Last fall, after stumbling off a plane in Los Angeles and being confronted by a cameraman from TMZ, I made a very ill-considered, off-the-cuff joke about what I might feed President Donald Trump—and the knives were out. The alt-right trolls online were calling for my head, the conservative talking heads were equating me with Lee Harvey Oswald, and the Secret Service was waiting to interview me in New York.
But I was far away from New York, in the coal country of McDowell County, West Virginia, the heart, presumably, of God, guns, and Trump’s America. Any concerns about how I might be welcomed there, however, quickly disappeared.
The hills of West Virginia are breathtakingly beautiful. The people I met there were unfailingly kind, and forgiving of my liberal tendencies. Though the culture, landscape, attitudes, voting tendencies, and religious beliefs were about as far from my own as they are from Saudi Arabia’s, I felt at home. I was enchanted—both by the people I met and by McDowell County’s mist-covered small towns.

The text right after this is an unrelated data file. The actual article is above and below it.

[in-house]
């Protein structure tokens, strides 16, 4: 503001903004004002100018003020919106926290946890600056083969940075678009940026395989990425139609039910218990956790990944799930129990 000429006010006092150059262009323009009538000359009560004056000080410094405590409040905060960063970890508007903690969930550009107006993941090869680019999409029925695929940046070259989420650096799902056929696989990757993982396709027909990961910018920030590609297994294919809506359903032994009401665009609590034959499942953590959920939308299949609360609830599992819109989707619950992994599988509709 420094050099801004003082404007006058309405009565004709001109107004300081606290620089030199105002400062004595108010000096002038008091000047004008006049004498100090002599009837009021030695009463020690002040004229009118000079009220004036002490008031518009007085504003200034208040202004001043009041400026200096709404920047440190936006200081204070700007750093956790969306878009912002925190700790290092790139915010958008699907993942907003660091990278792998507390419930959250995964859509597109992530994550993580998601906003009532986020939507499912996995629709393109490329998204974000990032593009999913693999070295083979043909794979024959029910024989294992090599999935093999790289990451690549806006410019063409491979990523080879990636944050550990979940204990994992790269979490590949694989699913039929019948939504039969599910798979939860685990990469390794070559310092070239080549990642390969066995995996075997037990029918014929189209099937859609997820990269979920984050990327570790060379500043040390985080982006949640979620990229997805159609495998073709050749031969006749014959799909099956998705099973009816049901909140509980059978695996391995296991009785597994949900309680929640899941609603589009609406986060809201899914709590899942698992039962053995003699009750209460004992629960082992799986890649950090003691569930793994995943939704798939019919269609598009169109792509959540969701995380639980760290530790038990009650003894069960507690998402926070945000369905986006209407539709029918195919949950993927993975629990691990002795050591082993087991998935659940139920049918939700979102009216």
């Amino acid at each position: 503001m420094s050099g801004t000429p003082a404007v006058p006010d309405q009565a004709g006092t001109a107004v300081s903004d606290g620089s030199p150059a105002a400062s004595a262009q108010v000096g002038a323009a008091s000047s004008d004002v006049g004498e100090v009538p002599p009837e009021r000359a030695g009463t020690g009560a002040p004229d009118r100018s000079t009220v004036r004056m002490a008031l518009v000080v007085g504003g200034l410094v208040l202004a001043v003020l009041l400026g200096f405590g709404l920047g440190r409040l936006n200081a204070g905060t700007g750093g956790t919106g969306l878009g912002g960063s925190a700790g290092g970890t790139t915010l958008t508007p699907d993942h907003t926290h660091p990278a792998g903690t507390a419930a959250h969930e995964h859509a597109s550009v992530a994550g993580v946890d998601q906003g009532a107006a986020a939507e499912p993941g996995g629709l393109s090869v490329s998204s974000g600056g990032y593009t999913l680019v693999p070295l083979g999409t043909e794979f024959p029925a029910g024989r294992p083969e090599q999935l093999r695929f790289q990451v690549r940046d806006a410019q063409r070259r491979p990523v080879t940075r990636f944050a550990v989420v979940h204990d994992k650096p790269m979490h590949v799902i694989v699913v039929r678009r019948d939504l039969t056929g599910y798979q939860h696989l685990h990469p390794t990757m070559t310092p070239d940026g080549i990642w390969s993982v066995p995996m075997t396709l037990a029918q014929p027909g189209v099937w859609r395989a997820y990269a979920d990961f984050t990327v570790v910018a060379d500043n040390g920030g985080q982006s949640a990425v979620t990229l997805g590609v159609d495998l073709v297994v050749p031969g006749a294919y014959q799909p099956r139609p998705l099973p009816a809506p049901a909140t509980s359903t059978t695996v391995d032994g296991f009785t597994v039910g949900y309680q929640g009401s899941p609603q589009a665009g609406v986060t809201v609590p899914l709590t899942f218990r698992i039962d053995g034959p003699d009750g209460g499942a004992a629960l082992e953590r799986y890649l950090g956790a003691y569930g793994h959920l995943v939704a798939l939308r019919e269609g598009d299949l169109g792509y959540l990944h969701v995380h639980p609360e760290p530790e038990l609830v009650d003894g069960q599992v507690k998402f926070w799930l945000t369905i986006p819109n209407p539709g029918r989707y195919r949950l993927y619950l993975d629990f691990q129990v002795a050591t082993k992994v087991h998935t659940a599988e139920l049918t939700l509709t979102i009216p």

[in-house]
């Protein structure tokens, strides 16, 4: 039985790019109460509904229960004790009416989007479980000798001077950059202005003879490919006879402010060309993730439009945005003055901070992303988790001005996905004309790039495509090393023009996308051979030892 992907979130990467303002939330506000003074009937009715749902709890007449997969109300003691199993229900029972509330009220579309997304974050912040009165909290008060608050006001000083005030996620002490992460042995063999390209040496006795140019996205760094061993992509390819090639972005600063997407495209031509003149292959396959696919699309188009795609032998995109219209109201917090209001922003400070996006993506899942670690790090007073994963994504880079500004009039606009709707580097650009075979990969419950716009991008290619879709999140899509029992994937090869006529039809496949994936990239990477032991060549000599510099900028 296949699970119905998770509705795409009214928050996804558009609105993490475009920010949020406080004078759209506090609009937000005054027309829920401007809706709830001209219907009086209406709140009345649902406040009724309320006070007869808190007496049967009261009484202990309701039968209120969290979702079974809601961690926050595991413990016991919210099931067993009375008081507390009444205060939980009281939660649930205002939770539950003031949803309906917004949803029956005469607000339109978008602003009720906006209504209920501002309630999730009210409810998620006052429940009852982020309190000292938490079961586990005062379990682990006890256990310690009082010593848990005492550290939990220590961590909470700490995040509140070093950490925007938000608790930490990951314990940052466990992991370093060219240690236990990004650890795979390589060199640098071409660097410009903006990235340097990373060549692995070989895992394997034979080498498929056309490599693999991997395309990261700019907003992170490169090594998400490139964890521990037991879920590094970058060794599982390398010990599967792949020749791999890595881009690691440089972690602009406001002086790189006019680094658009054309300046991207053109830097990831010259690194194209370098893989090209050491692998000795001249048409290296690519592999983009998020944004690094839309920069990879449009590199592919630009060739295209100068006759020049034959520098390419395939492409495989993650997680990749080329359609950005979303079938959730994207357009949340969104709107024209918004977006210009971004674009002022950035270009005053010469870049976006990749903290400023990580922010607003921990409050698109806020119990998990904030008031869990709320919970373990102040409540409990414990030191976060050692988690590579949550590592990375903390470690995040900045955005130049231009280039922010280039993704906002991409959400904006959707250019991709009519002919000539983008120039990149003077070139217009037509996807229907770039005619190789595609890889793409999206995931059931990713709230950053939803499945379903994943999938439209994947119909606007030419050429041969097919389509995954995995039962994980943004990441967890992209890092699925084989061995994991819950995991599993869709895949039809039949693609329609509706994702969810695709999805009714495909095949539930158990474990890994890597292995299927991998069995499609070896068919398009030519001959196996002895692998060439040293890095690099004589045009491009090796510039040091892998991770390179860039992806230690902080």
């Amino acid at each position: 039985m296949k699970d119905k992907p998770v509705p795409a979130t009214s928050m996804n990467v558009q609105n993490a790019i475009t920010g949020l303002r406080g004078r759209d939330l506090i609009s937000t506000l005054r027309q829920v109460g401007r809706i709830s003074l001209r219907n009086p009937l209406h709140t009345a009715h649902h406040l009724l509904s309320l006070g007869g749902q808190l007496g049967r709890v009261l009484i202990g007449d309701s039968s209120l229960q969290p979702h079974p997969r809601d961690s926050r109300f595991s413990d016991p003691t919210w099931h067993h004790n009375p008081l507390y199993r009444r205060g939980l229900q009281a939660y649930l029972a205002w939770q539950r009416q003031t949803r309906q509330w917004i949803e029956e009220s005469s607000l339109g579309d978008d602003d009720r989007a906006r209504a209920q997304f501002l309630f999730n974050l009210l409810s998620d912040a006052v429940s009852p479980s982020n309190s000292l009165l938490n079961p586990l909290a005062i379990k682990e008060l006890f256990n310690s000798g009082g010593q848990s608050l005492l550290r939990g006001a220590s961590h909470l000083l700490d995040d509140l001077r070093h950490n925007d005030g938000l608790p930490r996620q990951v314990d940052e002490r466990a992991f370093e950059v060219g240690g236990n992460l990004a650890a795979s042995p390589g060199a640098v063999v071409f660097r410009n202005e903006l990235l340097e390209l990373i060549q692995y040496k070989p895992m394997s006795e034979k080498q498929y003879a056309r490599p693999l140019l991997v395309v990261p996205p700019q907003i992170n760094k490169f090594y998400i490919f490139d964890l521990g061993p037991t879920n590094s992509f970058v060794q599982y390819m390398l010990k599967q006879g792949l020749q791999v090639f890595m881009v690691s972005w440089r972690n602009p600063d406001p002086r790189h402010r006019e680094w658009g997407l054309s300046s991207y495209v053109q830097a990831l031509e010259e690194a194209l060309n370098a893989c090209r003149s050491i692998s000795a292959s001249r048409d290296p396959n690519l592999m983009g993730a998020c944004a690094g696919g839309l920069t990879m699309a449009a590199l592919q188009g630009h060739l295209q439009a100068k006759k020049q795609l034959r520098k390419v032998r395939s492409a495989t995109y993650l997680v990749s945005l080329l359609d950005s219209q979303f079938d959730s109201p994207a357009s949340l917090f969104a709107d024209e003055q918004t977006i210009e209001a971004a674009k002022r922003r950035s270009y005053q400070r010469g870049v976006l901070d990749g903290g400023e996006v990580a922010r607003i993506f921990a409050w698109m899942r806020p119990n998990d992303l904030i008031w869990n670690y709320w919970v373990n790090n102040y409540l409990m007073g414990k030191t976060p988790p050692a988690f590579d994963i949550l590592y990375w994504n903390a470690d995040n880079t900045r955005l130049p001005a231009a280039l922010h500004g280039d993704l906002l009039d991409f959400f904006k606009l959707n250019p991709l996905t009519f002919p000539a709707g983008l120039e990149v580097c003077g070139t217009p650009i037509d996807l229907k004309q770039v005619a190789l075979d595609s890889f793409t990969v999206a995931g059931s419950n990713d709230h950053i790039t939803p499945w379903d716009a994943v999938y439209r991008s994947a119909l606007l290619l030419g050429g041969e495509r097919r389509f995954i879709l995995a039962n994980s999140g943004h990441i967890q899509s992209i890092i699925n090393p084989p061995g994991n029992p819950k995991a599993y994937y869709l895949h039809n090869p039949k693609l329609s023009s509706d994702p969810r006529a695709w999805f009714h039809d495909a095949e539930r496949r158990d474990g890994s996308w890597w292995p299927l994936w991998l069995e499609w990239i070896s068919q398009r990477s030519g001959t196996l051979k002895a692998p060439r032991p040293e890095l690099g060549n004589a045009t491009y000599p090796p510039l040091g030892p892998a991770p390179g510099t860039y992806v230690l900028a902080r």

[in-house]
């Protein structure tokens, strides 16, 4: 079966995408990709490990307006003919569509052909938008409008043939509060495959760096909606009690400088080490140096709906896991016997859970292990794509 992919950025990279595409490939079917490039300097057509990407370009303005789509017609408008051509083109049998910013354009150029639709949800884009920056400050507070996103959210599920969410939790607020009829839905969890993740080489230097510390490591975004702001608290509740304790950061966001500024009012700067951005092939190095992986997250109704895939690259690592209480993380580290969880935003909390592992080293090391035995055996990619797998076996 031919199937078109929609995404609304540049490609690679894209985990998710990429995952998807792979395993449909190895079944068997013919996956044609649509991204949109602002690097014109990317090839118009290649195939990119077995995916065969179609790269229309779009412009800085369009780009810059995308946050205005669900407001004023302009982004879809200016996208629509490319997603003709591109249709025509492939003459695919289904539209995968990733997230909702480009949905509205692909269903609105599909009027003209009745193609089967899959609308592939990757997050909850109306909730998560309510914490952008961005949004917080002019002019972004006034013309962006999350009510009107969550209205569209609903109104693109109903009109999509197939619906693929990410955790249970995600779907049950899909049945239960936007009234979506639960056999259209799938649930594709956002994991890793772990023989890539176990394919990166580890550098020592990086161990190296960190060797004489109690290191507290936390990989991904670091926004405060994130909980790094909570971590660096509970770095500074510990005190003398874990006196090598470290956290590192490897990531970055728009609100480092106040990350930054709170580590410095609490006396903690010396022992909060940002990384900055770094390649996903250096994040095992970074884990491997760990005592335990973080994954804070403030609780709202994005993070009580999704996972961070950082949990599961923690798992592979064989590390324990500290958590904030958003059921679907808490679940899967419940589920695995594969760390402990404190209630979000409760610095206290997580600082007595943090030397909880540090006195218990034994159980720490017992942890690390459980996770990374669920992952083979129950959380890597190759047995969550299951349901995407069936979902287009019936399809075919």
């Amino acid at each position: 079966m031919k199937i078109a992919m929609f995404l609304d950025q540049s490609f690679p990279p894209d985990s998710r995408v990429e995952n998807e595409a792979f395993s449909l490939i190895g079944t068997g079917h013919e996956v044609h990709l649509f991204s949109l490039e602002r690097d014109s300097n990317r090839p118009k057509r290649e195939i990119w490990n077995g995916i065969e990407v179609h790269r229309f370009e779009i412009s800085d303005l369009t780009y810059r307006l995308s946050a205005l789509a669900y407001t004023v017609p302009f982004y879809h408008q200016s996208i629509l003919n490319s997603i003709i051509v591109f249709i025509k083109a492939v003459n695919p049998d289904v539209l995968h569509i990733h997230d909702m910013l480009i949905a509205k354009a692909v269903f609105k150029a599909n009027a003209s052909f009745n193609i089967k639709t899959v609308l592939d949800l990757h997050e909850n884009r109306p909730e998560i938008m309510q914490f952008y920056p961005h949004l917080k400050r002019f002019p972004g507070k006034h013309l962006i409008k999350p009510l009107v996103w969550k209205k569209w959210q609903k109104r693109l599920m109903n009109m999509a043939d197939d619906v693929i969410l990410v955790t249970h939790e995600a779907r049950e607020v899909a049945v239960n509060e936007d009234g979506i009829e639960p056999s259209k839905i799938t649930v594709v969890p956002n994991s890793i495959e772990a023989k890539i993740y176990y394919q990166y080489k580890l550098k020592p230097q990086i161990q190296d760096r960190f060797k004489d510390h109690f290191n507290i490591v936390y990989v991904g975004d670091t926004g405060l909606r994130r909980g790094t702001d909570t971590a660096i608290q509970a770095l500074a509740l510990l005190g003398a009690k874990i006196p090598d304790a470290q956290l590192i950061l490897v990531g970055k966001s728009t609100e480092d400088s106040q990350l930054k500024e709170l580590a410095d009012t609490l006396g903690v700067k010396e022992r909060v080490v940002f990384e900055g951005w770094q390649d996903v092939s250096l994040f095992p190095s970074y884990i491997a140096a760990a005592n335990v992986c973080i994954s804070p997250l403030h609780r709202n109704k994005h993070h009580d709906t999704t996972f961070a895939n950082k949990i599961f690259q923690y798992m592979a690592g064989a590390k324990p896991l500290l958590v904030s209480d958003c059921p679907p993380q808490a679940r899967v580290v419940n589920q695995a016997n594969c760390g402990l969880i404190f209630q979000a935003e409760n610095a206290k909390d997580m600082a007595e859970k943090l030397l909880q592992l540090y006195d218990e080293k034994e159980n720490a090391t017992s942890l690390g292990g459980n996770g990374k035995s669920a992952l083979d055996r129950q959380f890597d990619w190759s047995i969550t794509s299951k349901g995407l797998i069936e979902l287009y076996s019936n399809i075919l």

Like any other episode of Parts Unknown, whether in Vietnam or Nigeria, or any city in the United States, this West Virginia episode is a plea for understanding of the people whose personal histories, sense of pride, independence, and daunting challenges deserve respect. It’s a walk in somebody else’s shoes.
The stereotypes about West Virginia, it turns out, are just as cruel, ignorant, misguided, patronizing, and evil as any other. Every meal might have begun with saying grace, but there was nothing hypocritical about it. People do care about each other. Friends, family, and the community are held close. The men and women who come from families of four, five generations of coal mining are not naive about the promises of cynical politicians—or the inevitable future of fossil fuel. Their identities, their aspirations, and their situation are far more complex than one can imagine, and their needs are more immediate.
There’s a reason why so many West Virginians love their birthplace so fiercely and have fought so long and so hard to preserve it. I hope this show gives you all a glimpse.
I am intensely grateful for the kindness, hospitality, and patience the people of West Virginia showed to this ignorant rube from New York City who arrived with so many of the usual preconceptions, only to have them turned on their head.
Everybody in our crew felt the same. This is a show we worked particularly hard on. And we all hope that the people who opened their homes and their hearts to us feel we did right by them.
Highlights from West Virginia on Explore Parts Unknown: